Dosing of these various options is based on when you normally have your first cigarette and what your pack per day amount is. If you decide to try any of these, you will need to complete about 8-12 weeks of treatment.  Products available without a prescription include:

  • Nicotine Gum:4,9 
    • Comes in different flavors like cinnamon, fruit, and mint
    • Delayed weight gain seen with this product
    • The how:  Chew the gum slowly until you feel a tingling/peppery sensation.  When that happens, you park the gum in between the cheek and gum (to let the nicotine release).  Repeat the “chew” and “park” until there’s no tingle left.
    • Cost/day: up to $3.70
  • Nicotine transdermal patches:4,9 
    • OTC = NicoDerm CQ® and some generics
    • Delayed weight gain seen with this product
    • The how:  Apply the patch to a clean, hair free area.  Can be worn for up to 16 hours each day.  Do NOT apply patch to same site if it has been worn there in the past week.
    • Cost/day: up to $3.48
  • Nicotine lozenges:9
    • Comes in different flavors like cherry and mint
    • The how:  The lozenge takes about 10-30 minutes (depending on the size) to dissolve in your mouth.  Do not chew or swallow.
    • Cost/day: up to $3.78

Prescription smoking cessation products

  • Nicotine transdermal patches:
    • Rx = generic nicotine patches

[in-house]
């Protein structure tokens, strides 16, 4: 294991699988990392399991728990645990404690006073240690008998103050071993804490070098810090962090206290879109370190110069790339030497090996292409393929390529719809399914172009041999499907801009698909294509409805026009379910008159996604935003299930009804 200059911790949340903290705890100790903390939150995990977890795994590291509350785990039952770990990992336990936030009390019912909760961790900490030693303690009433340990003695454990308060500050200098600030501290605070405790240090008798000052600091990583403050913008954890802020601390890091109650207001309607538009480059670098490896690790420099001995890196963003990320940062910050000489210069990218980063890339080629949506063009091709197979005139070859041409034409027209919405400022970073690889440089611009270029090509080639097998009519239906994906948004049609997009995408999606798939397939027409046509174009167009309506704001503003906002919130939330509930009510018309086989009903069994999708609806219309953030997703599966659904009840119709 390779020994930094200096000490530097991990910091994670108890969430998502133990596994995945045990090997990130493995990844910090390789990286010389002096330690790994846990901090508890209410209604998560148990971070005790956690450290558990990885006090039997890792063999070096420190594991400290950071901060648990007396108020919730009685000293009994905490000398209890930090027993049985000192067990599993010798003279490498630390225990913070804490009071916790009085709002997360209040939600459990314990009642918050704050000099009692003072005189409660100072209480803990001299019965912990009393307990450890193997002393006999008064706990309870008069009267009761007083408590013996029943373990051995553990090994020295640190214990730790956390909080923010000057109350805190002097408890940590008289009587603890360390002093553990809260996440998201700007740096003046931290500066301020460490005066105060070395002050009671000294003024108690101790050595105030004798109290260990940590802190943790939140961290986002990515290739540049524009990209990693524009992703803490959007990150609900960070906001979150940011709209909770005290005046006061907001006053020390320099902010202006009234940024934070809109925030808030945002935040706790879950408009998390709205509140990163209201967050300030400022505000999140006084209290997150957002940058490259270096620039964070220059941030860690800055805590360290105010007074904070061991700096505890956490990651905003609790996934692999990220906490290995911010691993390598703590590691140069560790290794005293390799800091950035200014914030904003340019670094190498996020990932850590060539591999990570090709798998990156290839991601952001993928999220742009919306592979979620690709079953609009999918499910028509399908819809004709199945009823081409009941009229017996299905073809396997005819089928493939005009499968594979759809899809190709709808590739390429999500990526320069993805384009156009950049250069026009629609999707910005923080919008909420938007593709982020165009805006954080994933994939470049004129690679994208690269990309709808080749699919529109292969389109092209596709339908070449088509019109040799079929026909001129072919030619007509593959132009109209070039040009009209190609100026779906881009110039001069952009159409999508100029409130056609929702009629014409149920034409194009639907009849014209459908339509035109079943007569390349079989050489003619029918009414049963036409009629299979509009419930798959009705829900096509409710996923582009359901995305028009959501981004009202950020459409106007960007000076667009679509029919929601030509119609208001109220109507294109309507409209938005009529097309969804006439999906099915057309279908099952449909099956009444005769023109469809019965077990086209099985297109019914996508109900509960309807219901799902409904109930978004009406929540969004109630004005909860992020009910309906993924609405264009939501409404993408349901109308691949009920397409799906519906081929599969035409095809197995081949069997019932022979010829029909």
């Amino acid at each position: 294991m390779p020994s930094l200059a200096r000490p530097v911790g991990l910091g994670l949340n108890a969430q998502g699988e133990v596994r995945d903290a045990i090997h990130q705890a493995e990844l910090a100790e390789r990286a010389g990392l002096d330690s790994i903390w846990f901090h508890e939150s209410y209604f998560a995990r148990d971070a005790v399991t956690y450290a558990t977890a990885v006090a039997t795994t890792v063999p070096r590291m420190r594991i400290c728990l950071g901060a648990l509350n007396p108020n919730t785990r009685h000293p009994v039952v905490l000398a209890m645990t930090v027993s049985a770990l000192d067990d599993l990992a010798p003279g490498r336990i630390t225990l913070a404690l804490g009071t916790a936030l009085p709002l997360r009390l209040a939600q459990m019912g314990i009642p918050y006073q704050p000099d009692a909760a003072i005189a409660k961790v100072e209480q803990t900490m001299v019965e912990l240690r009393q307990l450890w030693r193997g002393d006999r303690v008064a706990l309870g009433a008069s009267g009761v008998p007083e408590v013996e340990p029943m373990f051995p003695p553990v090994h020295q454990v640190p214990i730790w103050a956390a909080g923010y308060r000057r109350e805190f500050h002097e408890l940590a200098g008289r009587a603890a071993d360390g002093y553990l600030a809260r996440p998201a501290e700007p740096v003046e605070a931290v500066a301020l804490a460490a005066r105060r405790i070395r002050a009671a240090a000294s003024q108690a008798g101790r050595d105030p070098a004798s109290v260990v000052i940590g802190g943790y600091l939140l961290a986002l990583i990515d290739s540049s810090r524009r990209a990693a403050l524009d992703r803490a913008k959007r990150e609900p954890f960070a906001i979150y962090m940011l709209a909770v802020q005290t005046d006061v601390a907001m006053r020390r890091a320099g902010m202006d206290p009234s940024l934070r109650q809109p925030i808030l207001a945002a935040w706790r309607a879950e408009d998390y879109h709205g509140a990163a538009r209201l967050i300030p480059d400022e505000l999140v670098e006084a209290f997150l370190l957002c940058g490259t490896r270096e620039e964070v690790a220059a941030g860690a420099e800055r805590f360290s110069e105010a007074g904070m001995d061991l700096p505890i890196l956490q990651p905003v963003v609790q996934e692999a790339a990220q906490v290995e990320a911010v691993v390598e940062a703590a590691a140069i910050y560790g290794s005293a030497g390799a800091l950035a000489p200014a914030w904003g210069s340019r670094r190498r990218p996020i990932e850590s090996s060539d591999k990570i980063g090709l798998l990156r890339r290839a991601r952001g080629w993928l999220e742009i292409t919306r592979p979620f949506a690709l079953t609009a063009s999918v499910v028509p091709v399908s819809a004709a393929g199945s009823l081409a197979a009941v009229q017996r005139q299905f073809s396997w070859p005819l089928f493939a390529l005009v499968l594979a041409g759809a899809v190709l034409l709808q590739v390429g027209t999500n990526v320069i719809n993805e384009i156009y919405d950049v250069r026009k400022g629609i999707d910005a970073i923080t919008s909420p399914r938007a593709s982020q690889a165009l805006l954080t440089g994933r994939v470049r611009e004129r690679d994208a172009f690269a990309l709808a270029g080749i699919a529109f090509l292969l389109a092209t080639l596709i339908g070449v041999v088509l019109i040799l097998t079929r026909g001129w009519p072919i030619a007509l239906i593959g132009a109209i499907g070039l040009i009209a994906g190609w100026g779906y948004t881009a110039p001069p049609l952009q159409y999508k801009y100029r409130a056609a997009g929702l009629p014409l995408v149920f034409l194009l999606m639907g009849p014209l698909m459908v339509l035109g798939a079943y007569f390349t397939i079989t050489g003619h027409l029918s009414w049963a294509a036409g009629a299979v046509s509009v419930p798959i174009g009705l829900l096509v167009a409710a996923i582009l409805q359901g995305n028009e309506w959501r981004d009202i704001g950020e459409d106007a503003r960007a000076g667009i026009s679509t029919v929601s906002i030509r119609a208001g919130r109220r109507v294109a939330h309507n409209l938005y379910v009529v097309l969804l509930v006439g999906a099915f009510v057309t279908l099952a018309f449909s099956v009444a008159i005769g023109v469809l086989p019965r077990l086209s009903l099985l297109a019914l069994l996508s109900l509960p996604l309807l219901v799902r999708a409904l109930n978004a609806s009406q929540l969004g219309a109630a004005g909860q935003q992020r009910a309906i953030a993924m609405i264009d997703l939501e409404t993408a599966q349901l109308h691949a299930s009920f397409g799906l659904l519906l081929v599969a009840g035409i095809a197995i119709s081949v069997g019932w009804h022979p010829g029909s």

• Delayed weight gain seen with this product
    • The how:  Apply the patch to clean, hair free area.  Can be worn for up to 16 hours each day.  When putting on a new patch, Do NOT apply it to a site if it has been worn there in the past week (7 days).
    • Cost/day: up to $3.48
  • Nicotine oral inhalers(puffers):9
    • Nicotrol Inhaler®
    • The how:  The inhaler dispenses nicotine as a vapor.  The vapor is inhaled into the back of the throat or puffed in short breaths.  You do NOT inhale the vapor into the lungs as you would when smoking a cigarette.  The action is more like a quick pull in and then blow out.
  • Nicotine nasal sprays:9
    • Nicotrol NS® metered nasal spray
    • The how:  Dispense one spray into each nostril.
    • Cost/day: ~$6.67
  • Bupropion sustained release:9,10 
    • Wellbutrin®, Zyban® sustained release tablets
    • Delayed weight gain seen with this product
    • Works best if started 1 or 2 weeks before you quit smoking
    • The how:  This medication decreases nicotine cravings and withdrawal symptoms.  You take it twice a day.
  • Varenicline:9,10
    • Champix®, Chantix® tablets
    • Works best if started 1 week before you quit smoking
    • The how:  This medication acts at the nicotine receptors in the brain.  The result is decreased pleasure from smoking, less desire to smoke, and a decline in nicotine withdrawal symptoms.  You take it twice a day.

There are several different options for nicotine replacement therapy and smoking cessation.  They vary in cost, technique, and more.  If a smoking cessation product is prescribed by your physician, your cost might be covered by your insurance.